• Restore habitat complexity in the mainstem Willamette River to improve juvenile salmonid rearing capacity and survival by restoring riparian function and condition, reconnecting side channels and floodplains to the mainstem river, and restoring water quality to aid salmonid survival particularly through the summer months.
  • Protect and restore estuarine habitat complexity (shallow waters, side channels, cover vegetation and structures, riparian areas, wetlands), habitat accessibility (tide gates, other structures) and water quality/quantity to maintain and improve survival of all life stages of salmon and steelhead.
  • Reduce the adverse effects of hatchery Chinook programs on the recovery of wild populations by reducing hatchery fish spawning in the wild consistent with recovery goals, promoting locally adapted, naturally reproducing runs above the impassable dams from reintroductions, and adaptively managing the hatchery programs in response to on-going monitoring.
  • Continue to implement ODFW's Willamette Chinook Fisheries Management and Evaluation Plan Start Printed Page 65302(FMEP) to assure fishery harvest risks are managed appropriately and do not inhibit the recovery potential of any population.

Upper Willamette River Steelhead

“Steelhead” is the name commonly applied to the anadromous (migratory) form of the biological species Oncorhynchus mykiss. The common name of the non-anadromous, or resident, form is rainbow trout. When NMFS originally listed the Upper Willamette River steelhead as threatened in 1999 (64 FR 14517), it was classified as an ESU of salmonids that included both the anadromous and resident forms. Recently, NMFS revised its species determinations for West Coast steelhead under the ESA, delineating anadromous, steelhead-only “distinct population segments” (DPS). NMFS listed the Upper Willamette River steelhead DPS as threatened on January 5, 2006 (71 FR 834). Rainbow trout are under the jurisdiction of the U.S. Fish and Wildlife Service (USFWS). This recovery plan addresses steelhead and not rainbow trout, consistent with the 2006 ESA listing decision.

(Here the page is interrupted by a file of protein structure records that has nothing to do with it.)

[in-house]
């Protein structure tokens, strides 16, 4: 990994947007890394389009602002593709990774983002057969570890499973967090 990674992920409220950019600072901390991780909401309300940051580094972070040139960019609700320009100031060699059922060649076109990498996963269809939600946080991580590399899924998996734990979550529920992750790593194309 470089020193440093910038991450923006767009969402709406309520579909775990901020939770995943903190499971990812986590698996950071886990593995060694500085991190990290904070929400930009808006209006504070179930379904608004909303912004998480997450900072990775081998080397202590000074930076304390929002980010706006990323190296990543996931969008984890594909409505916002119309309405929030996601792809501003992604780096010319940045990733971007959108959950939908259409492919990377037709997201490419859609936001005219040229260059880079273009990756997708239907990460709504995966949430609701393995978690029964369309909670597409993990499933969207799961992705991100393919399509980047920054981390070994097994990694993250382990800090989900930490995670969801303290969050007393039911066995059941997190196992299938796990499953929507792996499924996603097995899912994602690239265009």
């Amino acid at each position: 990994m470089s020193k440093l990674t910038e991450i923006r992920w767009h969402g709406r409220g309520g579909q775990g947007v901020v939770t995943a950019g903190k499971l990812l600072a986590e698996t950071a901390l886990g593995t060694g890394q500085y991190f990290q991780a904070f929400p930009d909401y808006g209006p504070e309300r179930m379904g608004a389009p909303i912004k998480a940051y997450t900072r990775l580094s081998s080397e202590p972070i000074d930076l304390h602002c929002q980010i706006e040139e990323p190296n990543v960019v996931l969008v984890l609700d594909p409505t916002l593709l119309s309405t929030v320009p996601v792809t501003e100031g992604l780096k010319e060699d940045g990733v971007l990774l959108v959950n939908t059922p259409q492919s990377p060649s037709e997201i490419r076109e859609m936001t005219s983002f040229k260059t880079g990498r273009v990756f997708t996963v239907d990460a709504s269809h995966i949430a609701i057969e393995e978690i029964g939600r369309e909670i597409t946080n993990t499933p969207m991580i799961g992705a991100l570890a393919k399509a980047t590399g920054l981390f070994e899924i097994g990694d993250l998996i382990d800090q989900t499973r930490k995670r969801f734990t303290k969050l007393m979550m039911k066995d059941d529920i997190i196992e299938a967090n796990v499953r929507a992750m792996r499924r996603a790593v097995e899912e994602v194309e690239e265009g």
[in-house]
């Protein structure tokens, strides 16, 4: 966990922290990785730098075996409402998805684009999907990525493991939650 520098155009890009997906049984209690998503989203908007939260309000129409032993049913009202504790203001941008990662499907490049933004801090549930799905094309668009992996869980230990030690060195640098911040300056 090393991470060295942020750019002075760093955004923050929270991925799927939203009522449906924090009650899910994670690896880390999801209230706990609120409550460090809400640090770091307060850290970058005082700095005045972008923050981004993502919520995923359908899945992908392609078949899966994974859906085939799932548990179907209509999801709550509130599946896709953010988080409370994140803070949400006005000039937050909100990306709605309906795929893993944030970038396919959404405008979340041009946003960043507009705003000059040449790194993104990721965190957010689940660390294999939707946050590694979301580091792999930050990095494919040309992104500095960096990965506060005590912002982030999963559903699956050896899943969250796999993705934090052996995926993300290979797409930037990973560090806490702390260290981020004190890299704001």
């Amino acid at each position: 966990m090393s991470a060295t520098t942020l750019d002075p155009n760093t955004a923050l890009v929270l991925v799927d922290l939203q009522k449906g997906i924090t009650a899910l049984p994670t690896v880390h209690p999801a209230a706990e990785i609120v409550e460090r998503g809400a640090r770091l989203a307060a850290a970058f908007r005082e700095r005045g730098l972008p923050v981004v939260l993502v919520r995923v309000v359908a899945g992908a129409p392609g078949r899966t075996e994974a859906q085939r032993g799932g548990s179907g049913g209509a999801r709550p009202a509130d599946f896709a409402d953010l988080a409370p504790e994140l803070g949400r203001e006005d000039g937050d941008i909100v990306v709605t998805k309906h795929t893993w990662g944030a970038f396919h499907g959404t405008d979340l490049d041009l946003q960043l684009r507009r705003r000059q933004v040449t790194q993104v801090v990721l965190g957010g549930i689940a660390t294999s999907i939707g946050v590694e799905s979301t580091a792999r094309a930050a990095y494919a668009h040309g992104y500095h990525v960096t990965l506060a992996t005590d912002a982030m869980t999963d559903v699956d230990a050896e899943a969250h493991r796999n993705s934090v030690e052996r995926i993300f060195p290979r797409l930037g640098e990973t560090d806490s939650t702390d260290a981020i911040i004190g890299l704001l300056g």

The Upper Willamette River steelhead DPS includes all naturally spawned winter-run steelhead populations in the Willamette River and its tributaries upstream from Willamette Falls to the Calapooia River (inclusive). It does not include steelhead residing in the McKenzie and Middle Fork Willamette. The Technical Recovery Team identified four historical demographically independent populations of Upper Willamette River winter steelhead: the Molalla, North Santiam, South Santiam, and Calapooia (Myers et al., 2006). These population delineations were based on geography, migration rates, genetic attributes, life history patterns, phenotypic characteristics, population dynamics, and environmental and habitat characteristics with guidance found in McElhany et al. (2000). The North Santiam and South Santiam rivers are thought to have been major production areas and these populations were designated as “core” and “genetic legacy” (Myers et al., 2006). Winter steelhead have been reported spawning in the west-side tributaries to the Willamette River, but these tributaries were not considered to have constituted an independent population historically. There are no hatchery programs producing steelhead within the geographic boundaries of the DPS. The hatchery summer-run steelhead in the Upper Willamette Basin are an out-of-basin stock (originally from Skamania Hatchery) and not considered part of the DPS.

Current Status and Listing Factors